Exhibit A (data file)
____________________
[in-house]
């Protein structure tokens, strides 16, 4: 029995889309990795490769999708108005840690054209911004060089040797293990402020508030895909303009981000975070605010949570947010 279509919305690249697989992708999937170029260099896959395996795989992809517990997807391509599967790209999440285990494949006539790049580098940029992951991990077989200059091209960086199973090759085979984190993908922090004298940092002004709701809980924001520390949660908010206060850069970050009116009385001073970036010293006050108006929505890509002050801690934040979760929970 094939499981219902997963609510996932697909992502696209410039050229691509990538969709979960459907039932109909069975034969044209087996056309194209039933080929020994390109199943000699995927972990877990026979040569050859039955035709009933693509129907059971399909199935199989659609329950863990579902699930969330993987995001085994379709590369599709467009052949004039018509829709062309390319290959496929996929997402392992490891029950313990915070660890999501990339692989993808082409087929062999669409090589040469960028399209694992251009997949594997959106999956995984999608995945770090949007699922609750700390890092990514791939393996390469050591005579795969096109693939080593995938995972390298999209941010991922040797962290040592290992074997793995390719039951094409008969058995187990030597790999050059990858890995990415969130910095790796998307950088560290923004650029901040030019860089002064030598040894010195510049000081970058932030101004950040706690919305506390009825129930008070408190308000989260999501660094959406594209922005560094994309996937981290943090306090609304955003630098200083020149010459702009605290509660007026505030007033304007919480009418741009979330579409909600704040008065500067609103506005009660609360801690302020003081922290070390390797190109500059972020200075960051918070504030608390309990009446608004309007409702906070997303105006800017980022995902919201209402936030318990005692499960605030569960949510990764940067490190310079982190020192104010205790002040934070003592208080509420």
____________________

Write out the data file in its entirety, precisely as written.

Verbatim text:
[in-house]
């Protein structure tokens, strides 16, 4: 029995889309990795490769999708108005840690054209911004060089040797293990402020508030895909303009981000975070605010949570947010 279509919305690249697989992708999937170029260099896959395996795989992809517990997807391509599967790209999440285990494949006539790049580098940029992951991990077989200059091209960086199973090759085979984190993908922090004298940092002004709701809980924001520390949660908010206060850069970050009116009385001073970036010293006050108006929505890509002050801690934040979760929970 094939499981219902997963609510996932697909992502696209410039050229691509990538969709979960459907039932109909069975034969044209087996056309194209039933080929020994390109199943000699995927972990877990026979040569050859039955035709009933693509129907059971399909199935199989659609329950863990579902699930969330993987995001085994379709590369599709467009052949004039018509829709062309390319290959496929996929997402392992490891029950313990915070660890999501990339692989993808082409087929062999669409090589040469960028399209694992251009997949594997959106999956995984999608995945770090949007699922609750700390890092990514791939393996390469050591005579795969096109693939080593995938995972390298999209941010991922040797962290040592290992074997793995390719039951094409008969058995187990030597790999050059990858890995990415969130910095790796998307950088560290923004650029901040030019860089002064030598040894010195510049000081970058932030101004950040706690919305506390009825129930008070408190308000989260999501660094959406594209922005560094994309996937981290943090306090609304955003630098200083020149010459702009605290509660007026505030007033304007919480009418741009979330579409909600704040008065500067609103506005009660609360801690302020003081922290070390390797190109500059972020200075960051918070504030608390309990009446608004309007409702906070997303105006800017980022995902919201209402936030318990005692499960605030569960949510990764940067490190310079982190020192104010205790002040934070003592208080509420």